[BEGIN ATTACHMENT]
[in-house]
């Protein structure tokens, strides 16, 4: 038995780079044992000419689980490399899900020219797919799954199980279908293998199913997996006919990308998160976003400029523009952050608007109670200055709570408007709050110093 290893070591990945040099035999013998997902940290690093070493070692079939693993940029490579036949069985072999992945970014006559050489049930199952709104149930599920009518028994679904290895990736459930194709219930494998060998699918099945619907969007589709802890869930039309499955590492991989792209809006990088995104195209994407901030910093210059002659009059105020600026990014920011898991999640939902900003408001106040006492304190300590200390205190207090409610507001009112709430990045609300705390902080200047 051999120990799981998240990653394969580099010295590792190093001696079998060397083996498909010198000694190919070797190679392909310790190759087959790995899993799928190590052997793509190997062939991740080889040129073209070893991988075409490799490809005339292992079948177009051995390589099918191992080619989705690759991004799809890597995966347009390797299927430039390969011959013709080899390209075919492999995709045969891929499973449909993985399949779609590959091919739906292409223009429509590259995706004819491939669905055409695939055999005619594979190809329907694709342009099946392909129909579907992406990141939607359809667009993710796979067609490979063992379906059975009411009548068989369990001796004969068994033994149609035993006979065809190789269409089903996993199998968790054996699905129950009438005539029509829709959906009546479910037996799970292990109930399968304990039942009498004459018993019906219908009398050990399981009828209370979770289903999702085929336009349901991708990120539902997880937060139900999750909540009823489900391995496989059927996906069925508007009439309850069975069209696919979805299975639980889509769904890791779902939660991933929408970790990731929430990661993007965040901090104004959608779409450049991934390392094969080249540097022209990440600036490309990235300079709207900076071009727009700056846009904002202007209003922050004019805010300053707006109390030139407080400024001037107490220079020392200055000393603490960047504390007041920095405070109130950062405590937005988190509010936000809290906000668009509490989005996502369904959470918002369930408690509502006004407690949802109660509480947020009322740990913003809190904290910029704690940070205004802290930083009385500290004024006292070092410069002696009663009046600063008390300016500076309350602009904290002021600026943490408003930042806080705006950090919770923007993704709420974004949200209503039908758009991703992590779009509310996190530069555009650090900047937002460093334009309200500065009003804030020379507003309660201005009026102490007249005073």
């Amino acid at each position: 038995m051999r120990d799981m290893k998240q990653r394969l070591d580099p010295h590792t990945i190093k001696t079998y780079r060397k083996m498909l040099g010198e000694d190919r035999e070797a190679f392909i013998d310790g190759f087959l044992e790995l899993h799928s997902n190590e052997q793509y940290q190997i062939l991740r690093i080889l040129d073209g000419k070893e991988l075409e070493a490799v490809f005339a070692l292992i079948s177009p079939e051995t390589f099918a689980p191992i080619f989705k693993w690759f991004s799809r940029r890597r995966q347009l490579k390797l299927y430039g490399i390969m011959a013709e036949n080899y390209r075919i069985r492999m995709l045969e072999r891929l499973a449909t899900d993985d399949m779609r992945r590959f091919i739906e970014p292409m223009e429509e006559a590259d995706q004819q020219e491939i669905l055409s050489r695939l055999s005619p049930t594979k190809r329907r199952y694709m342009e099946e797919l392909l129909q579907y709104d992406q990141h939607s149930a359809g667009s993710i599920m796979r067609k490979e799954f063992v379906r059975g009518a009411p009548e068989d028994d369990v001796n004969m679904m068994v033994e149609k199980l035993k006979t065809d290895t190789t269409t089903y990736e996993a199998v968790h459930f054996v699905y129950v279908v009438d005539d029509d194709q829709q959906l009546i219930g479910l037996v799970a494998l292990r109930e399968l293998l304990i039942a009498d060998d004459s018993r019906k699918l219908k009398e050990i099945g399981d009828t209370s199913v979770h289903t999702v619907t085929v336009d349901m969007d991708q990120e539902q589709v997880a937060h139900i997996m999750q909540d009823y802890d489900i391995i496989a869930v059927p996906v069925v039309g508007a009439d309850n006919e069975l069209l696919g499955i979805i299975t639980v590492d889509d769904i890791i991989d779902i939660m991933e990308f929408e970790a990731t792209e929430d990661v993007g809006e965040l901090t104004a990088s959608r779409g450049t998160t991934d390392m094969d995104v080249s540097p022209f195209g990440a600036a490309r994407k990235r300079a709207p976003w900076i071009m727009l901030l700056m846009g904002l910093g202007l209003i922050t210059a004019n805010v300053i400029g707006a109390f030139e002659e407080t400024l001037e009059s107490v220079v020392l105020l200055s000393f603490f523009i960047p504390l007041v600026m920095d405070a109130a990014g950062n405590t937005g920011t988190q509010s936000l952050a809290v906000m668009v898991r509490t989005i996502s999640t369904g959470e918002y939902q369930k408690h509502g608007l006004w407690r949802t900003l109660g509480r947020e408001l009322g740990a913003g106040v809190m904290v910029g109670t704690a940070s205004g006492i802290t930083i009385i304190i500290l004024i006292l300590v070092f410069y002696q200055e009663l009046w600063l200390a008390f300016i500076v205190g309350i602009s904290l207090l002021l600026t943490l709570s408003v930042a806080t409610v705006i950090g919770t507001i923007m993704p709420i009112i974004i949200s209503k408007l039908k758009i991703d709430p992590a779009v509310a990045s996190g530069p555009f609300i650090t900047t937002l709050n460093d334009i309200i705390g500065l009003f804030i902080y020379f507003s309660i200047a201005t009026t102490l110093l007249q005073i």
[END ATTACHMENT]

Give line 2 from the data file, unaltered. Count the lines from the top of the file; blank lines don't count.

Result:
């Protein structure tokens, strides 16, 4: 038995780079044992000419689980490399899900020219797919799954199980279908293998199913997996006919990308998160976003400029523009952050608007109670200055709570408007709050110093 290893070591990945040099035999013998997902940290690093070493070692079939693993940029490579036949069985072999992945970014006559050489049930199952709104149930599920009518028994679904290895990736459930194709219930494998060998699918099945619907969007589709802890869930039309499955590492991989792209809006990088995104195209994407901030910093210059002659009059105020600026990014920011898991999640939902900003408001106040006492304190300590200390205190207090409610507001009112709430990045609300705390902080200047 051999120990799981998240990653394969580099010295590792190093001696079998060397083996498909010198000694190919070797190679392909310790190759087959790995899993799928190590052997793509190997062939991740080889040129073209070893991988075409490799490809005339292992079948177009051995390589099918191992080619989705690759991004799809890597995966347009390797299927430039390969011959013709080899390209075919492999995709045969891929499973449909993985399949779609590959091919739906292409223009429509590259995706004819491939669905055409695939055999005619594979190809329907694709342009099946392909129909579907992406990141939607359809667009993710796979067609490979063992379906059975009411009548068989369990001796004969068994033994149609035993006979065809190789269409089903996993199998968790054996699905129950009438005539029509829709959906009546479910037996799970292990109930399968304990039942009498004459018993019906219908009398050990399981009828209370979770289903999702085929336009349901991708990120539902997880937060139900999750909540009823489900391995496989059927996906069925508007009439309850069975069209696919979805299975639980889509769904890791779902939660991933929408970790990731929430990661993007965040901090104004959608779409450049991934390392094969080249540097022209990440600036490309990235300079709207900076071009727009700056846009904002202007209003922050004019805010300053707006109390030139407080400024001037107490220079020392200055000393603490960047504390007041920095405070109130950062405590937005988190509010936000809290906000668009509490989005996502369904959470918002369930408690509502006004407690949802109660509480947020009322740990913003809190904290910029704690940070205004802290930083009385500290004024006292070092410069002696009663009046600063008390300016500076309350602009904290002021600026943490408003930042806080705006950090919770923007993704709420974004949200209503039908758009991703992590779009509310996190530069555009650090900047937002460093334009309200500065009003804030020379507003309660201005009026102490007249005073």